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Confectionery: Eyeing the big picture - Views on News from Equitymaster
 
 
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  • Oct 13, 2001

    Confectionery: Eyeing the big picture

    The Indians have a sweet tooth and there are no two opinions about it. One only has to look at the number of sweet marts and local ‘mithaiwallahs’ in nearly every colony of every city or town. Even smaller towns and talukas have their own sprinkling of sweet shops. India accounts for almost 15% of 125 m tonnes of global sugar production and consumes about 13% of the same.

    Indians like to celebrate with sweets and they start at a pretty young age. While the west may be more calories conscious, the Indian kids start off with all sorts of sugar boiled candies. So ideally, the sugar confectionery industry should have been one of the largest and well developed. However, it is not so.

    Though the industry size is very large, almost 140 thtpa valued at over Rs 9 bn, it is littered with small, unorganised players who are mainly present in the lower end of the segment. The organised sector has only 50% share of this pie. This has been because sugar is a sensitive issue in India with government controlling the industry. The sugar confectionery industry too, has been reserved for the small-scale sector. To maintain quality one has to make huge investments and to justify that companies’ need volumes. The fragmented nature of the industry has proved to be a disincentive for many a branded player. However, this is slowly changing. Currently, the sugar confectionery market is growing between 8%-10% per annum.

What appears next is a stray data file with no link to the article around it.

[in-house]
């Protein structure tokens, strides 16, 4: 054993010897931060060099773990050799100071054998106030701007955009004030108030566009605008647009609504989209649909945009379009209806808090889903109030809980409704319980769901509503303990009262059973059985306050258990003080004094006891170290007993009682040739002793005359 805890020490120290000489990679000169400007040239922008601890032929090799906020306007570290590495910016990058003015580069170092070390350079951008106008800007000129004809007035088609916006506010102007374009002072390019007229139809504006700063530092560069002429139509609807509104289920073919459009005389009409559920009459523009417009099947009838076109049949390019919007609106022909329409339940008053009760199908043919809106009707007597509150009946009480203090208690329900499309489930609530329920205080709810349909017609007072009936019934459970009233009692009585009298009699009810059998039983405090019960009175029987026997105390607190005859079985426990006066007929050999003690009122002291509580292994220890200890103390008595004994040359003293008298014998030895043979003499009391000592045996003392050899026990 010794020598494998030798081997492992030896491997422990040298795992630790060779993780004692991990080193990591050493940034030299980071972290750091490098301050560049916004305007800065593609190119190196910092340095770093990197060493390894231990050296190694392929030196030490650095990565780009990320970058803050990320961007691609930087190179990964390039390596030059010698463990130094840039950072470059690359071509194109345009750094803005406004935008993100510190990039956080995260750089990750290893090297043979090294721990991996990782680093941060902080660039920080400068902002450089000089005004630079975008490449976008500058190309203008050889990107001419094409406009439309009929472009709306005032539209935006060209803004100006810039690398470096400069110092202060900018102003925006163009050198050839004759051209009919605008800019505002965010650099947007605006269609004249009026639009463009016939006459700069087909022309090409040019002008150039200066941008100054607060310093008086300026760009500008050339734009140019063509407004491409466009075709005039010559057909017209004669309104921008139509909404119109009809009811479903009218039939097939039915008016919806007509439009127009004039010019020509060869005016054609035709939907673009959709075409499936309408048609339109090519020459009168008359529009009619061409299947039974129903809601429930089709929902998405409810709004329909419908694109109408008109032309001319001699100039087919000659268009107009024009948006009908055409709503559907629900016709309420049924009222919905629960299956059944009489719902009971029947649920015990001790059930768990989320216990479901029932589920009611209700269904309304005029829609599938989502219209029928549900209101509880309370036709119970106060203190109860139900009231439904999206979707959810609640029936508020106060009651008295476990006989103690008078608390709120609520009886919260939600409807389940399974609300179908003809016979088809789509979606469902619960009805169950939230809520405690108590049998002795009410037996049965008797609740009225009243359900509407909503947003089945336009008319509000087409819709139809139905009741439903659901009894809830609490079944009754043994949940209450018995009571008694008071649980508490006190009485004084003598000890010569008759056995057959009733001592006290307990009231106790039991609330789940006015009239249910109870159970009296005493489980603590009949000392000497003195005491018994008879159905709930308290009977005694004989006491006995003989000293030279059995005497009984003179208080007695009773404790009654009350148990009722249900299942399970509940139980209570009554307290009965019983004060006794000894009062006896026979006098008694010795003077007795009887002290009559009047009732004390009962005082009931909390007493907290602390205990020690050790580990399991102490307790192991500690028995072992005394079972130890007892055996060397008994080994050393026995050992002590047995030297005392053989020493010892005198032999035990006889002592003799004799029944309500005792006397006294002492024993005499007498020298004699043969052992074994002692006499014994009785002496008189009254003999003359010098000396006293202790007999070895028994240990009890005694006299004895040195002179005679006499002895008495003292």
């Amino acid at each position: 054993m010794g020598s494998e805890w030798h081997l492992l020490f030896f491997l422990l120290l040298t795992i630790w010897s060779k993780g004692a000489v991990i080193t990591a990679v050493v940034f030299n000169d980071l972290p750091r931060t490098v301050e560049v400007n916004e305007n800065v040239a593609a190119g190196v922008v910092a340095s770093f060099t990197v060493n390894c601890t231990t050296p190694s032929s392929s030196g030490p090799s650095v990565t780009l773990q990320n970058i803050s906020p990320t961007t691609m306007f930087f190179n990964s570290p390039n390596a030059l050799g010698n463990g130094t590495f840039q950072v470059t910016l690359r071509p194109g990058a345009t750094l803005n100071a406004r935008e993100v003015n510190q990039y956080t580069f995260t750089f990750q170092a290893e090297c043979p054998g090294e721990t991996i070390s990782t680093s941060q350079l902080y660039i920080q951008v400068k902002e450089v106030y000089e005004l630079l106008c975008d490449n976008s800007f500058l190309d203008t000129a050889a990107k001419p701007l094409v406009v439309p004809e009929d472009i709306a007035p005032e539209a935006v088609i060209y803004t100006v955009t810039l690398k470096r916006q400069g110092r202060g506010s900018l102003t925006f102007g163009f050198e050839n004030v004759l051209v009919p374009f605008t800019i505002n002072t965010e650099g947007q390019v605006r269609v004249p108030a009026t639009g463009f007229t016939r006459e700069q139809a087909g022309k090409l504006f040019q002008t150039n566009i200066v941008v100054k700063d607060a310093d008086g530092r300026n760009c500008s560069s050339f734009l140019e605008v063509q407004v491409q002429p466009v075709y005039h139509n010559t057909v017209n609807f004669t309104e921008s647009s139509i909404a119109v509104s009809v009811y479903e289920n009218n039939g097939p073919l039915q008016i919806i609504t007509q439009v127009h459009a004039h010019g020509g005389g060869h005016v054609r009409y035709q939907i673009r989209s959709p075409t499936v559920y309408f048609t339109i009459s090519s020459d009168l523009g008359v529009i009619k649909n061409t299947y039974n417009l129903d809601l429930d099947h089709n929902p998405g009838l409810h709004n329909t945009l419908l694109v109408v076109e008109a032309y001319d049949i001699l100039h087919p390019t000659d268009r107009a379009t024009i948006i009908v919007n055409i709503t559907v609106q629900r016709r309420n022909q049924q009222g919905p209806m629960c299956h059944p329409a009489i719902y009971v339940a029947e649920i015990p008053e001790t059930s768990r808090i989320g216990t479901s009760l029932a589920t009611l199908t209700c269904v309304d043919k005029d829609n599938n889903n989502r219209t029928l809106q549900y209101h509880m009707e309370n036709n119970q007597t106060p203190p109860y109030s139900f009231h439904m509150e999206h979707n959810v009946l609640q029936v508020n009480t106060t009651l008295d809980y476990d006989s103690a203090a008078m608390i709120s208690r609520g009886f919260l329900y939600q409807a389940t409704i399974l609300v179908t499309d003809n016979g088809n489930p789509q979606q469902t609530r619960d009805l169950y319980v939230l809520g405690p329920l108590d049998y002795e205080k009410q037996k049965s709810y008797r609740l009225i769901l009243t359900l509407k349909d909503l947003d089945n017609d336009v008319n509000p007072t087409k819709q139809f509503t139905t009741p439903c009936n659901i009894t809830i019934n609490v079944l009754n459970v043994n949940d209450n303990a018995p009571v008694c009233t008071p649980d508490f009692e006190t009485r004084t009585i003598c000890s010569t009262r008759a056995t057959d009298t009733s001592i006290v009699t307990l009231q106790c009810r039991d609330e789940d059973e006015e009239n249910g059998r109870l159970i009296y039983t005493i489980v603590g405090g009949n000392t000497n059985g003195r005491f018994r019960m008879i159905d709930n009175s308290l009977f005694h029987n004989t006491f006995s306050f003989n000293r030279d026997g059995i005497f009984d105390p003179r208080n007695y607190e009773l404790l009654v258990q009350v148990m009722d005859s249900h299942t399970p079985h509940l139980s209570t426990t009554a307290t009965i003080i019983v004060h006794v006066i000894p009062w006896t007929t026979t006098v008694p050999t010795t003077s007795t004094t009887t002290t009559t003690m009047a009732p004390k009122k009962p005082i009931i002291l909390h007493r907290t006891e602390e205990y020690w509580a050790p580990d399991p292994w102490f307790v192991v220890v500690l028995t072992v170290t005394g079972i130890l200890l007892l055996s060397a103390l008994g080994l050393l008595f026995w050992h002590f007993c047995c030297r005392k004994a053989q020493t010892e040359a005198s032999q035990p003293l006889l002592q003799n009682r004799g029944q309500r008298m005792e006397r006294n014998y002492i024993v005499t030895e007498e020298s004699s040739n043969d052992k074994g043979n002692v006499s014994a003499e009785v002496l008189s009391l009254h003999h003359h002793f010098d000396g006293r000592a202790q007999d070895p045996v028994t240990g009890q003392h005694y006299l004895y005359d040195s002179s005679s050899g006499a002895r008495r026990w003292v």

The confectionery market can be classified into three sub-segments:

    • Monos – hard-boiled candies, toffees, éclairs and jelly cups form 80% of the market.
    • Sticks – lollipops and rolls form about 6%-8% of the market.
    • OTC (Over the counter) – lozenges and digestive candies form 12%-14% of the market.

    The potential of the Indian sugar confectionery is too big to be ignored for long. In the last five years, the sugar confectionery has seen a host of new entrants into this segment. These include Perfetti, Cadbury and more recently Hindustan Lever. There have of course been traditional players like Parle, Parry’s, Candico, Joyco, Nutrine and Ravalgoan, but they too had been busy concentrating at the lower end of the segment.

    The confectionery pie
    Category Characterisitics Organised market size Growth Players
    Monos hard boiled candies, toffees,
    eclairs and jelly cups
    Rs 7,200 m 8% Perfetti, Cadbury, Nestle, HLL,
    Parle, Parry’s, Candico, Joyco,
    Nutrine and Ravalgoan
    Sticks lollipops and rolls Rs 500 m to Rs 700 m 8% More or less same as above
    OTC lozenges and
    digestive candies
    Rs 1,100 m to Rs 1,300 m 12%-14% P&G, Dabur, Perfetti,
    Parke Davis, Boots

    The entry of new companies like Perfetti changed the trend. In nearly five years of operations, Perfetti has emerged as the largest volume player for its parent the US$ 1.2 bn Perfetti SpA. Convinced that the Indian market needed the spice of new products in different segments, Perfetti has continued to launch a slew of new products like ‘Big Babol’, ‘Alpenliebe’, ‘Chlormint’, ‘Cofitos’, ‘Centerfresh’ and ‘Golia’. With slick packaging and continued ad blitz Perfetti made sure that the Indian consumer took notice. The strategy was to be present in all three sub-segments at different price points to attain a critical mass.